I'm well past the suggested age limit, but a list of 30 books to read before you turn 30 caught my eye. It's a decent list, given that it includes some school staples, classics and a mix of decent reads ... including The Master and Margarita, one of the novels that I read for a university course, and then re-read because I liked it so much.
Incidentally, I had read 15 of the books on the list, which isn't bad since a few were published after my 30th birthday.
I tend to skip over several Flight of the Conchords songs when they come up in shuffle mode in the car, but I let Hurt Feelings play ... and my son laughed. Yes, there's the odd naughty word, but the 10-year-old still covers his mouth when he hears them.
I got around to watching the Ricky Gervais movie The Invention of Lying this week; it's not bad, but a bit less than what I expected, even though it's stacked with funny people. A song on the soundtrack leapt out at me, mostly because I knew it well, in its original form, when I was growing up. Elvis Costello covered Sitting, by Cat Stevens, for the movie ... and I was surprised to find it's not available (yet) to buy. The soundtrack was not released, and it doesn't seem to be available.
I did find this on YouTube, though, so it will do ... for now.
Meanwhile, here's the original, in case you're not familiar with it.
"Although golf was originally restricted to wealthy, overweight Protestants, today it's open to anybody who owns hideous clothing." - Dave Barry This quote resonated with me, particularly after a recent conversation with friends about the difficulty I had growing up finding clothes that fit me. I'm quite tall, and in my late teens, before I discovered mail order, my options often came down to which type of golf pants I could tolerate the most. I never had anything as awful as above, but I had to put up with a few pastel colours that made me gag.
I finally got around to setting up an account with Empire Avenue, a social networking sort of virtual stock market thing ...I think. Here's where to find me.
It was founded by some bright young folks like Duleepa Wijayawardhana, whom I met coming up at the Muse a number of years after me. I've been a sporadic member of another virtual stock exchange, HSX, for 12 years, so adding another fake portfolio seems logical. The idea, as I gather, is to gain value through online influence. We'll see how that goes.
And for the purpose of verifying that I do indeed own this blog and can in fact edit it, here's the verification code Empire Avenue asked me to put in a post: 804553654c. Ta da.
Made of Lego, I should add. This caused my son's draw to drop when I showed it to him this evening.
I told him he could do this kind of thing ... but that he's got to pay attention to his math to nail down these kinds of details. (I'm always looking for one of those moments to plug math.) He replied that a) he's only going into fifth grade and b) doesn't have pieces to make the pagoda.
Nonetheless, the coolest thing I've seen online this week.
This past weekend, the missus packed a picnic lunch, the kid picked out some road tunes and I filled up the tank with gas. We didn’t’ actually use that much, mind you. Cupids, after all, is barely an hour outside St. John’s.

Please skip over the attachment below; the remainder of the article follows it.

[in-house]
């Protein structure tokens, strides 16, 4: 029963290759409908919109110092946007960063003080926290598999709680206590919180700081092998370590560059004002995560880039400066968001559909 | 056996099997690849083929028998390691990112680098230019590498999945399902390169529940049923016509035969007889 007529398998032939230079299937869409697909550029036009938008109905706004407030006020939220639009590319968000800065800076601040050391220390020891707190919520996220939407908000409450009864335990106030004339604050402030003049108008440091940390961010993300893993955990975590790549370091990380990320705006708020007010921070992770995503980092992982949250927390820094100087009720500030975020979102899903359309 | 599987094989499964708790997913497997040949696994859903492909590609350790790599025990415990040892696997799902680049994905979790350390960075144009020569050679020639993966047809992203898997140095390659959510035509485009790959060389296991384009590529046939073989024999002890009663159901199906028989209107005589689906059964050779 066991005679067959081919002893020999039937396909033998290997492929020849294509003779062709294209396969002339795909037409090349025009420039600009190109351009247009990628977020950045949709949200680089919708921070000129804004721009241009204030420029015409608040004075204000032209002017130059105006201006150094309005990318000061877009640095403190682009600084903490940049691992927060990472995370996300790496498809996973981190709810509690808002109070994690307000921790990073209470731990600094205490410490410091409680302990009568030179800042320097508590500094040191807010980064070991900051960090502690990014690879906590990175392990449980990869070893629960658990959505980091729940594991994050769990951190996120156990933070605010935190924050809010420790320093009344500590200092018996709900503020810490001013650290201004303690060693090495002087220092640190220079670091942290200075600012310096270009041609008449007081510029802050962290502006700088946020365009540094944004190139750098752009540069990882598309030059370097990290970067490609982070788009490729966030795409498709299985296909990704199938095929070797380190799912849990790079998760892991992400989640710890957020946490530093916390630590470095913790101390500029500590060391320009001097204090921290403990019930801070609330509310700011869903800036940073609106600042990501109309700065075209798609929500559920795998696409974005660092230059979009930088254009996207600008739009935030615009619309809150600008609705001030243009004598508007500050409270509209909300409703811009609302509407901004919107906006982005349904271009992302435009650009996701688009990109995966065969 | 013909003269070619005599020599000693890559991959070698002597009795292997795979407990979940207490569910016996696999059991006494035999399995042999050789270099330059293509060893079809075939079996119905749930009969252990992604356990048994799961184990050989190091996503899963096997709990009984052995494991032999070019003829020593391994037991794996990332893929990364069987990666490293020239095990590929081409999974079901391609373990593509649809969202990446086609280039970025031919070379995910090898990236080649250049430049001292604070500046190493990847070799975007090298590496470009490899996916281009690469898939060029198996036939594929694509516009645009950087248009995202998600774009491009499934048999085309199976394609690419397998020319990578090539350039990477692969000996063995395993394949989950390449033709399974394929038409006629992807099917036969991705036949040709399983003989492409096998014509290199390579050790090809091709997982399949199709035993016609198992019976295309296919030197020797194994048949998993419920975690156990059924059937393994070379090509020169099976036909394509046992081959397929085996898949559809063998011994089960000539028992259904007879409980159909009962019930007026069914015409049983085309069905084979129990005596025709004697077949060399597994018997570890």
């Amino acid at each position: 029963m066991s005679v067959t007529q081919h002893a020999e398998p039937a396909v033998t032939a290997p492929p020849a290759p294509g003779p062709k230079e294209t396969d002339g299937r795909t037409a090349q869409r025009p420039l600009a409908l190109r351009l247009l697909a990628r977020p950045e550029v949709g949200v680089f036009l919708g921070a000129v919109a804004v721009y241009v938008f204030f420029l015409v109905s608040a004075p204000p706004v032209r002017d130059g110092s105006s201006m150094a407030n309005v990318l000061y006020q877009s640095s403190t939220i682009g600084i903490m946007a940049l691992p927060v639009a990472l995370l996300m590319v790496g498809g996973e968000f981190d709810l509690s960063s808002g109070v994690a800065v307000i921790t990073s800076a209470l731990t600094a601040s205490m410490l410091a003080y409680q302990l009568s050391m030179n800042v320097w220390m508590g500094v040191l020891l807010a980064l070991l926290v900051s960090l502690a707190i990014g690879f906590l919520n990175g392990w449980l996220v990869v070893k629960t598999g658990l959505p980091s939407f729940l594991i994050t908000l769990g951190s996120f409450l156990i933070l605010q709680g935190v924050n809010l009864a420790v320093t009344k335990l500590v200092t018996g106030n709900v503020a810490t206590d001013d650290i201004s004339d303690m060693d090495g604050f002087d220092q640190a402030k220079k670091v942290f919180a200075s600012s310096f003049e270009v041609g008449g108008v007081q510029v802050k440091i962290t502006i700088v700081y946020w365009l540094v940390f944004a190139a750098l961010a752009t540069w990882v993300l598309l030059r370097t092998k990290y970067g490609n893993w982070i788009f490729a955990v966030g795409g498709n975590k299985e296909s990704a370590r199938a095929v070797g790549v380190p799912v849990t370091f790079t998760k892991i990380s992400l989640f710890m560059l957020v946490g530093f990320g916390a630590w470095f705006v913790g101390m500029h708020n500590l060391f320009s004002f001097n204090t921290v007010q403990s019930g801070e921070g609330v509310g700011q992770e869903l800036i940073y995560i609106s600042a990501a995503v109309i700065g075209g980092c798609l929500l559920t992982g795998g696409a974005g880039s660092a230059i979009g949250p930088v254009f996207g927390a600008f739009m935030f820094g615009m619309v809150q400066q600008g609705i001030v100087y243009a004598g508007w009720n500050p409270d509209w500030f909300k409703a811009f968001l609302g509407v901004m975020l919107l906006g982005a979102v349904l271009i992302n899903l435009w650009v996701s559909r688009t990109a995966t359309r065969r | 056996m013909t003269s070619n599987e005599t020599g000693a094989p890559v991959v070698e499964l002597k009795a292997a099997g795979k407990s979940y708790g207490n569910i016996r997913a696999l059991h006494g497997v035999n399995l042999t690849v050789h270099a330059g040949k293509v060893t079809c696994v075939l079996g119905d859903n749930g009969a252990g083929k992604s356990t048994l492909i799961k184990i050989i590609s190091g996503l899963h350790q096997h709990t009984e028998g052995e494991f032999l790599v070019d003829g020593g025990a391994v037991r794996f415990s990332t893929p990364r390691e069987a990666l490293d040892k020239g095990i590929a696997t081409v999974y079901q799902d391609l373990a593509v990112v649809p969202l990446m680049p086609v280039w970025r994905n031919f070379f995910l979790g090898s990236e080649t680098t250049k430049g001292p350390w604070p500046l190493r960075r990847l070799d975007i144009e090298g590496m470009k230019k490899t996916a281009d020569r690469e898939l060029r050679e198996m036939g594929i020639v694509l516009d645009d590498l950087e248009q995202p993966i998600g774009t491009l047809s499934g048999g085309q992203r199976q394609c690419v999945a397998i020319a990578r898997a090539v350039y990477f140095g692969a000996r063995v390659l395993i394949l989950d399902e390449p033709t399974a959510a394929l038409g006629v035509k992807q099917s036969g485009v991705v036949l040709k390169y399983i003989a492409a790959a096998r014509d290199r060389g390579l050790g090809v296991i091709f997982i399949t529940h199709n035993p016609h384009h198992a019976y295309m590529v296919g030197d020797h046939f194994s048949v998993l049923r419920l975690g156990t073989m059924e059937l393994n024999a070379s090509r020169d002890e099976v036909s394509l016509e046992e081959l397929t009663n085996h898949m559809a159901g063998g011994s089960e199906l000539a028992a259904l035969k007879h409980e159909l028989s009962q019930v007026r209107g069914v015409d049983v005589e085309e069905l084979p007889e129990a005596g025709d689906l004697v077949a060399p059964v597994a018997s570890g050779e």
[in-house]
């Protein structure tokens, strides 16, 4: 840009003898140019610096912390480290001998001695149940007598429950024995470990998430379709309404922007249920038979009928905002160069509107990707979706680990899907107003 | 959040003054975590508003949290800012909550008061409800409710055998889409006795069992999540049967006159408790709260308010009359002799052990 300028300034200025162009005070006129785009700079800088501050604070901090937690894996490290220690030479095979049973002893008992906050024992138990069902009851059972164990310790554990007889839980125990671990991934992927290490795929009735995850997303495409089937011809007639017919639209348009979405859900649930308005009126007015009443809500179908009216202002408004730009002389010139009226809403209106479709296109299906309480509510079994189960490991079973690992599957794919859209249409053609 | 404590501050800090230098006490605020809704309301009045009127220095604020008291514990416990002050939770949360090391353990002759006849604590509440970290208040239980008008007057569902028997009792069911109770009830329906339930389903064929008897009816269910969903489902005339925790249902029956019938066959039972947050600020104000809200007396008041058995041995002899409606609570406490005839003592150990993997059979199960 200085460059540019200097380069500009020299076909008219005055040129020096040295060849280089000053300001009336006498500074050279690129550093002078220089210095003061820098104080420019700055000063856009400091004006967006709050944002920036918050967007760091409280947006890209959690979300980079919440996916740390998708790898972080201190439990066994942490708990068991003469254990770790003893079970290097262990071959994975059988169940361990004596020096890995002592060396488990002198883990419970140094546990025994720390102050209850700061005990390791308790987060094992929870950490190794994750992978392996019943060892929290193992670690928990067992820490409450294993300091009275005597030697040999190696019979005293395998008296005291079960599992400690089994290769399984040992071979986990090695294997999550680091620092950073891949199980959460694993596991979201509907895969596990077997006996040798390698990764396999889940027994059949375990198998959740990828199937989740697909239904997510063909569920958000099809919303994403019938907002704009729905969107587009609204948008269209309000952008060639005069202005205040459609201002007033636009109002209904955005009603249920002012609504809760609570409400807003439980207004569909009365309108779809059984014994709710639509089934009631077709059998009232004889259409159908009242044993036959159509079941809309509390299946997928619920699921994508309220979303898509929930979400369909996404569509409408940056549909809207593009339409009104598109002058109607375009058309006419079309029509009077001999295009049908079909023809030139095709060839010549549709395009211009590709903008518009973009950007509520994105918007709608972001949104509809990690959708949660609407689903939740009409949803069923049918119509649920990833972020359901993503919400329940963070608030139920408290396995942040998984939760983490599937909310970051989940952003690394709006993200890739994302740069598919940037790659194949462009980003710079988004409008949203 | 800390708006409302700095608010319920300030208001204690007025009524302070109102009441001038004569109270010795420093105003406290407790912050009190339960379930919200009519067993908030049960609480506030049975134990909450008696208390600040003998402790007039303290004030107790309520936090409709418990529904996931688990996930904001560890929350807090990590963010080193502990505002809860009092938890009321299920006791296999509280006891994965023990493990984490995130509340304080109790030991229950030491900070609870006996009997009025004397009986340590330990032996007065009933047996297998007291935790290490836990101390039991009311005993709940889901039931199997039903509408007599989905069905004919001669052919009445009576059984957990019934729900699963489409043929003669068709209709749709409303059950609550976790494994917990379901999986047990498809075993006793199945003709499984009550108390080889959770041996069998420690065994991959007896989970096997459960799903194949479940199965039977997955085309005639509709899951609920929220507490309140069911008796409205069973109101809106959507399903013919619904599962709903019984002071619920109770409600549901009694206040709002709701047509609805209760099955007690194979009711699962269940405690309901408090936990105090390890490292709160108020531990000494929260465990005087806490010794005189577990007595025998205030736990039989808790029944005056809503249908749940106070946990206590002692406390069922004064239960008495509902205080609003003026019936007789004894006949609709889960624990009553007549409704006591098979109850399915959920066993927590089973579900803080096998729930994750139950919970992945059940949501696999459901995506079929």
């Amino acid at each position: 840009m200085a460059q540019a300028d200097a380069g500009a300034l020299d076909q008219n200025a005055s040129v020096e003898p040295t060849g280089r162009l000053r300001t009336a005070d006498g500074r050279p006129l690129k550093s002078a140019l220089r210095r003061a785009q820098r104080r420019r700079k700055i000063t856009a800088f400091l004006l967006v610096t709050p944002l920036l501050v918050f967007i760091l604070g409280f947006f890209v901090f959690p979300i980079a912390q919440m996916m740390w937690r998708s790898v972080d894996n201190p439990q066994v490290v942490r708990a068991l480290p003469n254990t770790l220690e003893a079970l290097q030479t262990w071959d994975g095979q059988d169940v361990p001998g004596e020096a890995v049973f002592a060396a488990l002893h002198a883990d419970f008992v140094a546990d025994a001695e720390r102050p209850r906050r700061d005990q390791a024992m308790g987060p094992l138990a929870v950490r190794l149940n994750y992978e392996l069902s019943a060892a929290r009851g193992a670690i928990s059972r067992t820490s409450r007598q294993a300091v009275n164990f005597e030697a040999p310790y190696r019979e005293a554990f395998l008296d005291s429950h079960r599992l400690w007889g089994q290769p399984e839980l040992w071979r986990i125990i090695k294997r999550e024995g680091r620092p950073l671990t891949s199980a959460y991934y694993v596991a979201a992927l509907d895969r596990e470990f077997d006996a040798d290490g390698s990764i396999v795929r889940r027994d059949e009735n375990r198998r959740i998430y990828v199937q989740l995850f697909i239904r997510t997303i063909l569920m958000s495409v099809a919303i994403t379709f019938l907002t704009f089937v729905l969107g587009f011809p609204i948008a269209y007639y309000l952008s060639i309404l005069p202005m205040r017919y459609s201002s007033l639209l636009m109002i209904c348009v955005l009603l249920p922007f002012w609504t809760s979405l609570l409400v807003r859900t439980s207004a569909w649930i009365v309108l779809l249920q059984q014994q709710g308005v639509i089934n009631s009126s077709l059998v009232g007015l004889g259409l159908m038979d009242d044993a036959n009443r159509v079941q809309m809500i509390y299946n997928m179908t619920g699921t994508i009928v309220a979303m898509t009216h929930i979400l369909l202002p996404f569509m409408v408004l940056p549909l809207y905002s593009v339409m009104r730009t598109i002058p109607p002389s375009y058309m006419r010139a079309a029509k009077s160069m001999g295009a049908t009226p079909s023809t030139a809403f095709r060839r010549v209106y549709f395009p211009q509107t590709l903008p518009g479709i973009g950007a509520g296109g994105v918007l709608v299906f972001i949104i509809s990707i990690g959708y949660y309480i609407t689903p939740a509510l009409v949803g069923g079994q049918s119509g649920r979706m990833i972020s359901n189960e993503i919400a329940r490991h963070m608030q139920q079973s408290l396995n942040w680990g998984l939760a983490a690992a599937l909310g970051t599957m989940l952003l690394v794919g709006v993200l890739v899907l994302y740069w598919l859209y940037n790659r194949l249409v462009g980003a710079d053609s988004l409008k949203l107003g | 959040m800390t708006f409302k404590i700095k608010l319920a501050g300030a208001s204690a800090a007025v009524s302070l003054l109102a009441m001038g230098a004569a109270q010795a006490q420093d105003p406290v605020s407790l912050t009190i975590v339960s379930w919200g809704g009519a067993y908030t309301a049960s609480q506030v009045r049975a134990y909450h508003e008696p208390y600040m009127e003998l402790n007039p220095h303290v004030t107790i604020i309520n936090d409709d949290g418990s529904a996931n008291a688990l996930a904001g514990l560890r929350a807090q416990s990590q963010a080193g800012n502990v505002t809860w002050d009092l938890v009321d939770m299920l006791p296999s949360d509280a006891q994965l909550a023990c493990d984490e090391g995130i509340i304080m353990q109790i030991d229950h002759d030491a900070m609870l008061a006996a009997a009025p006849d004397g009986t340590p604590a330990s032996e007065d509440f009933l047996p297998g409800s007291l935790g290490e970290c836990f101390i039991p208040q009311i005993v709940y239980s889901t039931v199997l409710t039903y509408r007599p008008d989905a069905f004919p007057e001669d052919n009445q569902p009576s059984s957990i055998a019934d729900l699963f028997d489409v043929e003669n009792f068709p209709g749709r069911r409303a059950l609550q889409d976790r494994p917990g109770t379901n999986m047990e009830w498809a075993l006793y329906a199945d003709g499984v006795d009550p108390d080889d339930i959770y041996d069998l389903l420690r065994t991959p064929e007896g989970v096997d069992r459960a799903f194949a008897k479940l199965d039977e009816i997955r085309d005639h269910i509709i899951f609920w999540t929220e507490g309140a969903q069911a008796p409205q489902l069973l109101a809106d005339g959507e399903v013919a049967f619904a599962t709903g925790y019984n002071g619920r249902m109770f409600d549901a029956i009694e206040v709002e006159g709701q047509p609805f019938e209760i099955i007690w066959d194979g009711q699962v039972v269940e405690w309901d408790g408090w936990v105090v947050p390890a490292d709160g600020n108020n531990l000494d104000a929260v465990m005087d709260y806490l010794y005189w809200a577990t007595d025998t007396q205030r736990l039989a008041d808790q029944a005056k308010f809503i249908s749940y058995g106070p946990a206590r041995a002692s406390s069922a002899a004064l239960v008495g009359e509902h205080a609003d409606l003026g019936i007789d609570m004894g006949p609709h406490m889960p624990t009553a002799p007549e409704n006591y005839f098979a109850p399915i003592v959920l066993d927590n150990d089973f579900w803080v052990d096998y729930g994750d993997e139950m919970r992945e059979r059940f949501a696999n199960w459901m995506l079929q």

That said, it was a pretty transporting daytrip, in part because of the fete that Cupids is putting on to celebrate its 400th anniversary. We’re planning at least one more trip before the summer is out – there were things still on our list, and we saw plenty that we wanted to explore.
Cupids 400 With some solid government support and private sponsors, Cupids 400 has a website worthy of the significance of the event – the first planned English settlement in what is now Canada. This is your anchor, whether or not you can make the trip.
At the very least, learn about John Guy, the Cupers Cove colony founded in 1610, and remarkable stories involving the archeology and scholarship that have flourished in recent years.
If you can make the trip, this site is the best place to start. You’ll get a sense of what you can see, including the brand-new Legacy Centre, which is a terrific community museum. (The online component isn’t quite there yet, but I’m hoping that can be beefed up.) You can also read some of the background of the digs that have put Cupids on the archeological map lately.
Cupids Cove Chatter Chatter uses a blog format for quick updates on what’s happening around the community, which has been decked out for the summer. Cupids and its neighbours are hosting numerous activities – concerts, plays, get-togethers, you name it – well beyond the standard tourism centre. I’ve been kept abreast of Chatter postings thanks to the diligent work of Twitter friend Margaret Ayad, who has helped keep Cupids top of mind for a whole online community. Meanwhile, look for lots of links, including a Flickr group to see what’s been going on so far.
New World Theatre Project Rabbittown Theatre of St. John’s has branched out to Cupids for this season, with a program that’s kind of ambitious: it’s staging two Shakespearean plays, plus three originals (including a dinner theatre). We caught three of the productions in a single day, including the effervescent Chris Driedzic’s brief one-man show on the fire that destroyed the legendary Globe theatre. You can find out about productions and times here.